When you think about all that Blake Shelton has accomplished in his nearly 20 years in the music business, it’s the little moments that stand out, right? Like that time he pulled Roho Hartman out of a flood. And when he helped create the Blake Shelton Cancer Research Program at Oklahoma City’s Jimmy Everest Center in honor of his cousin, Aspen Van Horn. And when he hosted a Healing in the Heartland concert and raised $6 million for the United Way of Central Oklahoma May Tornadoes Relief Fund.
He’s the very definition of good people.
So on Wednesday (Feb. 13), Dierks Bentley — last year’s Country Radio Seminar Artist Humanitarian recipient — turned up at the Warner Music Nashville luncheon to hand his crown over to Shelton.
When Shelton took the stage, he remained as humble as ever, downplaying his efforts.
“I think the cool thing about country artists is, I feel like we all step up, any time we get a chance. We have the easy part: We get to make music, and somehow, that helps to generate awareness for certain things. It generates money for certain things,” Shelton told the industry crowd. “And I don’t think any of us don’t step up anytime we get a chance.”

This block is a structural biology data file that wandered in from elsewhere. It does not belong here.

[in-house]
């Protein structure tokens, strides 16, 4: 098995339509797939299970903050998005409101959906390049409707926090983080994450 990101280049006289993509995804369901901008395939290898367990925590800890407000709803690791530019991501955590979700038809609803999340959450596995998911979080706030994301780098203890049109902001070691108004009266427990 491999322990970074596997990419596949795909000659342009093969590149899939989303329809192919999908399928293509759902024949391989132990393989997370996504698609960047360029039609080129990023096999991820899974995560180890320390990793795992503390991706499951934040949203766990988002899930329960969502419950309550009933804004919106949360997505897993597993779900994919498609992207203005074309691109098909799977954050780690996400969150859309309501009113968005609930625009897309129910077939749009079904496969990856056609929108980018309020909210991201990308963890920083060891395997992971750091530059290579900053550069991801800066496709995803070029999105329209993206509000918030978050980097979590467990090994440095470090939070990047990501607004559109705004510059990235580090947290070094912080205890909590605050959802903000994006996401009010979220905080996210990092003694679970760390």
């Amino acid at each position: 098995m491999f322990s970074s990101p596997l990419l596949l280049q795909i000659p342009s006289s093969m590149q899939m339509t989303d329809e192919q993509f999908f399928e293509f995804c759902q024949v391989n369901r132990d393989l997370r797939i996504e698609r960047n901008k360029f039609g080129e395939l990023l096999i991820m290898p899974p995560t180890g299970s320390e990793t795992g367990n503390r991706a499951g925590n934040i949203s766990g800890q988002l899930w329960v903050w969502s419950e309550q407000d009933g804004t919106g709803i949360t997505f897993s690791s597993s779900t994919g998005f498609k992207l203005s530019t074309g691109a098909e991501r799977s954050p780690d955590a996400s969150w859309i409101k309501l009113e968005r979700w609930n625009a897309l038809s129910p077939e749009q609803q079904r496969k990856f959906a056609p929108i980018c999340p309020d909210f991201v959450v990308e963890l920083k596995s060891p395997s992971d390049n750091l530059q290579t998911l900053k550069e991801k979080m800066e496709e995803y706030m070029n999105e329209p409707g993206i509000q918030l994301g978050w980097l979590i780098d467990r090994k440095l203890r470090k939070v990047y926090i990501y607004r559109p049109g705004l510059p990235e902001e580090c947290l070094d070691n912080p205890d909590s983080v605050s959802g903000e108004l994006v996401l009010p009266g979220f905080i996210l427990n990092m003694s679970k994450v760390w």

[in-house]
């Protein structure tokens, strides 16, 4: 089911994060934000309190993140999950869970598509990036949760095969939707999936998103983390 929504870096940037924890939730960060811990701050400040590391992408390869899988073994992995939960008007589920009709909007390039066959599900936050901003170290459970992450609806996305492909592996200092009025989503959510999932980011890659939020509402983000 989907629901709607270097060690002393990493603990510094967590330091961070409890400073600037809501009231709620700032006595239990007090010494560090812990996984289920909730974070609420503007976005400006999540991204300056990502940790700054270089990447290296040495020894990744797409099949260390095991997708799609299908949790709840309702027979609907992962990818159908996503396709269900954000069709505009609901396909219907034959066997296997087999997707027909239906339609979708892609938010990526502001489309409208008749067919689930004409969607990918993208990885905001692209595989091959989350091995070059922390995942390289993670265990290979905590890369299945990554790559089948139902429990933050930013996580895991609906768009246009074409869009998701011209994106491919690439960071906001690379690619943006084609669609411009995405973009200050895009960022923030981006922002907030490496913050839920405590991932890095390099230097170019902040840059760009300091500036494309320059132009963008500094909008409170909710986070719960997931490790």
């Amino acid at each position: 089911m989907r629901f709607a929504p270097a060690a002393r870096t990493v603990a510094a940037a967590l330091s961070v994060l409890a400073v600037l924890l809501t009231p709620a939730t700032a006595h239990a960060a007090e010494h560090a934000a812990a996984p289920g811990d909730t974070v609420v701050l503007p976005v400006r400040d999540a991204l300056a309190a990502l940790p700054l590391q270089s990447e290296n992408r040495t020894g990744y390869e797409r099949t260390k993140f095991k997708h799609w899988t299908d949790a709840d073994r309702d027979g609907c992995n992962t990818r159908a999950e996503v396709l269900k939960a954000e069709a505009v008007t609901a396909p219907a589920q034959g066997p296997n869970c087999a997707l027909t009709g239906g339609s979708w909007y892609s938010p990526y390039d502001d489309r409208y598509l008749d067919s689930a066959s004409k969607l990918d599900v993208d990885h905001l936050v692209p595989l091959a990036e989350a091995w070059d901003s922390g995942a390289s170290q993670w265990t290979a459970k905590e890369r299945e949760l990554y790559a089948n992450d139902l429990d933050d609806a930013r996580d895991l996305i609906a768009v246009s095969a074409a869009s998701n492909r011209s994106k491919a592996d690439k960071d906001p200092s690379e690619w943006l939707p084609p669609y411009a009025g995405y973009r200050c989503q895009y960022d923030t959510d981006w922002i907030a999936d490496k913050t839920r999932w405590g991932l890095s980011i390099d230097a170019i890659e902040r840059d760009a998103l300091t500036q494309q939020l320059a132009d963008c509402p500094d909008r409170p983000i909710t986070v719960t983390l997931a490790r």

“I think at the end of the day, y’all were just trying to think of something to give me. Because I don’t win anything anymore,” he joked, “so it’s like, ’Give him the Humanitarian Award.’
“It doesn’t mean that I don’t very much appreciate it. I’m so happy. I couldn’t be more honored.” Shelton has been a part of CRS since at least 2002. That was the year Shelton was chosen to be one of the highlights of the annual seminar when he was named one of the New Faces. Others on that list were Carolyn Dawn Johnson, Rascal Flatts, Cyndi Thomson and Darryl Worley.
Shelton brought his guitar along to this year’s CRS, and played a few songs like “Austin” and “Ol’ Red” for the country radio crowd, many of whom gave Shelton some of his very first spins back in 2001. (I personally loved “Austin” so much that I found a tshirt with the lyrics on it.)